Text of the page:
An easier prescription
Type I diabetes patients typically inject insulin several times a day, a painful process that reduces quality-of-life. Injectable medications are also associated with noncompliance, which can result in long-term complications for patients with chronic disease and dramatic increases in healthcare costs.
So, what's holding doctors back from prescribing a far simpler solution, like an insulin pill? Our own digestion systems are to blame—because in this case, they function too well for their own good.
"Our bodies see any proteins that we ingest as food, even if this is a therapeutic protein drug like insulin. Proteins that enter the stomach are digested into individual amino acids and lose any intended therapeutic function," explains Katie Whitehead, assistant professor of chemical engineering at Carnegie Mellon University.
Even if the drug was somehow able to make the journey to the small intestine without being digested, our body still wouldn't be able to absorb it. Large protein drugs do not permeate the intestinal lining, which means it is impossible for the drug to move into the bloodstream and start to work in the body.
Whitehead saw this drug delivery challenge as an opportunity to join forces with colleague Alan Russell, professor and director of the Disruptive Health Technology Institute. With Whitehead's background in drug delivery systems and Russell's expertise in polymer-based protein engineering, the team developed a novel solution. Their research was recently published in The Journal of Controlled Release.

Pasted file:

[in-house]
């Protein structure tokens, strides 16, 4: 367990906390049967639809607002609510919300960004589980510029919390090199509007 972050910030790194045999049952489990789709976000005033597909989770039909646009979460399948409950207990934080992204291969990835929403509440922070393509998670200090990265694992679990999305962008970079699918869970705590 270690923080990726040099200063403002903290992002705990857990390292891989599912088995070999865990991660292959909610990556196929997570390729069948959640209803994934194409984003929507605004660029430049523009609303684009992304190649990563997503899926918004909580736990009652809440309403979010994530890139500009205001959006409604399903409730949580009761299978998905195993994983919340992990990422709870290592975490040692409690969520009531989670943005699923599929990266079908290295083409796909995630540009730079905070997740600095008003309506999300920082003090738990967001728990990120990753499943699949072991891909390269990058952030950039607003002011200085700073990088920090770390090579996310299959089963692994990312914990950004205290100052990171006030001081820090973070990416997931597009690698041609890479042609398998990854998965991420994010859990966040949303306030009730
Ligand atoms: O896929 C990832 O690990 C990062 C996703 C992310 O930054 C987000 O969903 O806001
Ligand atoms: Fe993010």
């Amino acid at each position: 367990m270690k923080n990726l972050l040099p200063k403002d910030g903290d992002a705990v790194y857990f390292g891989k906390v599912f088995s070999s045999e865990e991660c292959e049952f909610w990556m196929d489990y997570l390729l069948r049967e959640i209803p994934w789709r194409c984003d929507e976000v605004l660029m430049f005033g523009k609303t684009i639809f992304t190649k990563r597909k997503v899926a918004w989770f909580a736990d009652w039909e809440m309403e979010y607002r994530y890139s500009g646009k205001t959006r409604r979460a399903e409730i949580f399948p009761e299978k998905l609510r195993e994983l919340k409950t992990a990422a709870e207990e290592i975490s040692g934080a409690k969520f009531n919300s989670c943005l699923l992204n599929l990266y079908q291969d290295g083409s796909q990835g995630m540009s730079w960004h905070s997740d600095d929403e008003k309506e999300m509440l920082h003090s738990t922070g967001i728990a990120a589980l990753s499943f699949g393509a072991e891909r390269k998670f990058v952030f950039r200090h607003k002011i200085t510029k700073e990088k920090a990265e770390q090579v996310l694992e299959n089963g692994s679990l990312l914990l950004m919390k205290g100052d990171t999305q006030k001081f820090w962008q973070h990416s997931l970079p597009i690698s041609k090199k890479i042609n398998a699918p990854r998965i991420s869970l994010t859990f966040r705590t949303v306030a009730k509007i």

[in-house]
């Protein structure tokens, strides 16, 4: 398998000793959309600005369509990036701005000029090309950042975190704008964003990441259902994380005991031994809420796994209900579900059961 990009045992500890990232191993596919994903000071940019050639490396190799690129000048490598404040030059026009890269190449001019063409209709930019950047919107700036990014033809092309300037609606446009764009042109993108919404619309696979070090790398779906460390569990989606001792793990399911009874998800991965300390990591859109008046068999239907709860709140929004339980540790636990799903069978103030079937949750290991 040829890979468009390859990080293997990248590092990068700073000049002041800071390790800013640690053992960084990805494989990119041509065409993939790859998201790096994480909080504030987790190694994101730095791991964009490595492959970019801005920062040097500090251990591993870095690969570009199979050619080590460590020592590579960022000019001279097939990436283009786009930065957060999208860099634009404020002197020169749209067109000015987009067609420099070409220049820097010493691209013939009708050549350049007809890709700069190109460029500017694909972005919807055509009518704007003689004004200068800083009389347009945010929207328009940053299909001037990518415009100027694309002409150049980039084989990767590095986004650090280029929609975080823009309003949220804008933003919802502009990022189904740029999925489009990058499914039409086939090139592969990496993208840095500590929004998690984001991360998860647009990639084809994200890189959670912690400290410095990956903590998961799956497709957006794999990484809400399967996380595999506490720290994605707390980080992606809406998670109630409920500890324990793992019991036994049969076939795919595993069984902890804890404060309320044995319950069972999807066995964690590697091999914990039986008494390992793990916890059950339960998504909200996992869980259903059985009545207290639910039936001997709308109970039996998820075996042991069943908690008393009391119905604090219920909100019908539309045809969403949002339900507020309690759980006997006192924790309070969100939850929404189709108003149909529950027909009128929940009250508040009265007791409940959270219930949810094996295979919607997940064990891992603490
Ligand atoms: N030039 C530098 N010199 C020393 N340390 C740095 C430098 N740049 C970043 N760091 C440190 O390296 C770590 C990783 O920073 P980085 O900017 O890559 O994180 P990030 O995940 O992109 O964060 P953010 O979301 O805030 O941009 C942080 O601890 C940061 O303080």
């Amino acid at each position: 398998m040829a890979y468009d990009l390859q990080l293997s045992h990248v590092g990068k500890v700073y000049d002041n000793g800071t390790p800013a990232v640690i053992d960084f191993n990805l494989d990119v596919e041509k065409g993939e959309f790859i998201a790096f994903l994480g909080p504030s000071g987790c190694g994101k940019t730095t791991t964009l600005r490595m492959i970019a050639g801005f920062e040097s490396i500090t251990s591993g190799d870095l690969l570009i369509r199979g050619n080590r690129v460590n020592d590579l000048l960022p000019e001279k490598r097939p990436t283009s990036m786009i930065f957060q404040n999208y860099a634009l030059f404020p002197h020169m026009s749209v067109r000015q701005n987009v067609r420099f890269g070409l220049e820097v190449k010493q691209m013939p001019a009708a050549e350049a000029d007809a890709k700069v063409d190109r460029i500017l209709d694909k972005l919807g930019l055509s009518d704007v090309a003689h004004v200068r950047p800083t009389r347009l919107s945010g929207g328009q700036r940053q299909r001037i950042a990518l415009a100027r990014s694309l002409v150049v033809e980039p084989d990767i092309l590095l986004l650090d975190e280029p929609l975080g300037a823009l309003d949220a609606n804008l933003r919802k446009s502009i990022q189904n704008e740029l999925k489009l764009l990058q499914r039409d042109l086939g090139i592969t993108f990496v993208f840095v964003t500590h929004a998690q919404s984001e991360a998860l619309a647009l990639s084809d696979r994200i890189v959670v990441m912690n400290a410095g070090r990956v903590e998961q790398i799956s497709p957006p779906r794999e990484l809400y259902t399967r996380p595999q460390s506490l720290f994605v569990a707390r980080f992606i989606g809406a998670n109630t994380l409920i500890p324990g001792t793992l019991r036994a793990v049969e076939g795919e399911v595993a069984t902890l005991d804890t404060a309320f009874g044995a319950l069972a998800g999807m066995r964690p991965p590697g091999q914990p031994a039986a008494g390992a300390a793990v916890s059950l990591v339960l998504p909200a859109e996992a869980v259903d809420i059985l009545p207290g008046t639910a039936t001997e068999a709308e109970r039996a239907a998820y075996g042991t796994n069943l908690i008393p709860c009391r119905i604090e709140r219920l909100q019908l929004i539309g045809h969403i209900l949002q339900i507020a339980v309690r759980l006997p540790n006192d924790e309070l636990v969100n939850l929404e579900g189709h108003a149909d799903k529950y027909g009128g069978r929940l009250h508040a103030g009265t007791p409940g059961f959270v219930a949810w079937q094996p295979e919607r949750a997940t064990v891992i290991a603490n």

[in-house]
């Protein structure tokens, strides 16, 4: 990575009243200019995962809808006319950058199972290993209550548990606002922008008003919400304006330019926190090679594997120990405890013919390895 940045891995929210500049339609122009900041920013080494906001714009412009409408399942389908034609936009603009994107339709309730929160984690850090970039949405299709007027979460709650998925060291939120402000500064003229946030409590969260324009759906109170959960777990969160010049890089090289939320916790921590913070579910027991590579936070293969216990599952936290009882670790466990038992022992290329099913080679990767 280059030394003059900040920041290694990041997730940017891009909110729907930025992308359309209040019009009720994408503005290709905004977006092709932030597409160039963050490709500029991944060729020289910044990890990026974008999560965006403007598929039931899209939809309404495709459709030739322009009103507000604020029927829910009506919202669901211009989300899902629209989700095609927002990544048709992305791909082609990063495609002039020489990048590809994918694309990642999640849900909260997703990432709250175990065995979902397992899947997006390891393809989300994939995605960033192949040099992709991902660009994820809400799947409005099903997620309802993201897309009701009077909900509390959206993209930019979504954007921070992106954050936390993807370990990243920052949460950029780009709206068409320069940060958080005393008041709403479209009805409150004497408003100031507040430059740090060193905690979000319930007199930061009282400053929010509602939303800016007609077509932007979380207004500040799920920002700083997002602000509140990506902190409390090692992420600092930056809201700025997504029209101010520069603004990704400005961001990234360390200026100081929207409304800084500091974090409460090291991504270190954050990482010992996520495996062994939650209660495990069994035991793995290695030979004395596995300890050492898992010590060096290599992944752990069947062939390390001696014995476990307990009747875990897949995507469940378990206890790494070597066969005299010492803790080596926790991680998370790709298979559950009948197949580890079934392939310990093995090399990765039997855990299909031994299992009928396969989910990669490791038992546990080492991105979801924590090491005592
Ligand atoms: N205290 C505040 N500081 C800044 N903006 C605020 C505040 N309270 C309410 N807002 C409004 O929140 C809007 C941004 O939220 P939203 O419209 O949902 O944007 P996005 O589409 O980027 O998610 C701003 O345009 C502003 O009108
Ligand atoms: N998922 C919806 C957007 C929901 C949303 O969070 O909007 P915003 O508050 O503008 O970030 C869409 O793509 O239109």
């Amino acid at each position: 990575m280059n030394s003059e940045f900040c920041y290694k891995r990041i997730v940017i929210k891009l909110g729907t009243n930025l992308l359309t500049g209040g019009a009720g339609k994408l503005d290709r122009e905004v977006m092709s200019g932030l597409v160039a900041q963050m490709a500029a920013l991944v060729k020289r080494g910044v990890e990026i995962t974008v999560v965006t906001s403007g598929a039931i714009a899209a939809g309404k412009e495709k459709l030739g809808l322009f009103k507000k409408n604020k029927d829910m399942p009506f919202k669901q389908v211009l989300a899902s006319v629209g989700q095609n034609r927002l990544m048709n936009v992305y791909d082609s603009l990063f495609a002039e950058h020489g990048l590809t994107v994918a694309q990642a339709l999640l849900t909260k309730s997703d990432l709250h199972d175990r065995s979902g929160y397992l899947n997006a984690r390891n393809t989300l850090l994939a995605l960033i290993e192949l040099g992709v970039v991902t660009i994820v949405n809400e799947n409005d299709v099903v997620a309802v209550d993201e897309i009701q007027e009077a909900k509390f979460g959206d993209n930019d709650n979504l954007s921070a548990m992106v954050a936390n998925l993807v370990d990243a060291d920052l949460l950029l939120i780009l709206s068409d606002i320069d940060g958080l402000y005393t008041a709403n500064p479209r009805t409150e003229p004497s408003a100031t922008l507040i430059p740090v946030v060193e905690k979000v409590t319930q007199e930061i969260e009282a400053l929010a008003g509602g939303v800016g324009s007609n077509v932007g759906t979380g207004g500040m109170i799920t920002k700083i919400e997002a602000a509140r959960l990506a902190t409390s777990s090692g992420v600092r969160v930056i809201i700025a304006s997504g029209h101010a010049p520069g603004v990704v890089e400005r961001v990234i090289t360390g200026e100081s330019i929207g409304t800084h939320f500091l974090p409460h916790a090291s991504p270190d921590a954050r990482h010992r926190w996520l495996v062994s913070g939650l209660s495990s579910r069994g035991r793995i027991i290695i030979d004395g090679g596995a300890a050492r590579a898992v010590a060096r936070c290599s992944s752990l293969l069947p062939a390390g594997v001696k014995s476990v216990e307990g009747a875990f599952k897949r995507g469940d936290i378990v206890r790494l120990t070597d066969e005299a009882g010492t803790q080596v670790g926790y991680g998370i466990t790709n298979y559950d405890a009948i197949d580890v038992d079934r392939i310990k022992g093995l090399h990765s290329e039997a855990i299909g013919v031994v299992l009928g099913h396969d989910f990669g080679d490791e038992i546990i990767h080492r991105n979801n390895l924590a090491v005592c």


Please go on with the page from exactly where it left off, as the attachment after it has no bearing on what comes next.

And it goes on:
Using a technique called Atom Transfer Radical Polymerization (ATRP) (which was developed at Carnegie Mellon by chemistry professor Krzysztof Matyjaszewski), the team created a packaged protein that survives digestion-like conditions and is easily transported across the intestinal barrier in a cell culture model. The protein used in this study served as a model for therapeutic drugs such as insulin.
ATRP allowed Russell to attach a polymer to the model protein. Once attached, this polymer acted as a shield against digestive enzymes in the stomach.
"Our team had developed a polymer that was very stable, enough that it would survive in hydrochloric acid," says Russell. "We felt confident that we could use this polymer to protect the model protein from the stomach, but the second challenge remained of selectively moving the model protein through the intestinal wall."
To tackle this challenge, Whitehead identified a chemical structure called phenylpiperazine that increases the permeability of the intestine. By surrounding the protein in a polymer made from phenylpiperazine, the model protein easily passed across intestinal cell barriers. Notably, the research team increased the transport of the model protein without increasing the transport of other harmful compounds, such as waste products, across the intestine.
"We are excited about this research because we have demonstrated that polymer conjugation can be used to achieve oral protein delivery. These findings give rise to many more questions that we look forward to tackling, such as how the polymer structure and architecture influence the delivery process as well as whether these results translate in vivo," says Whitehead.
This project is thought by the researchers to be an important introductory step in their research towards developing oral drug delivery systems that can be tested and used clinically.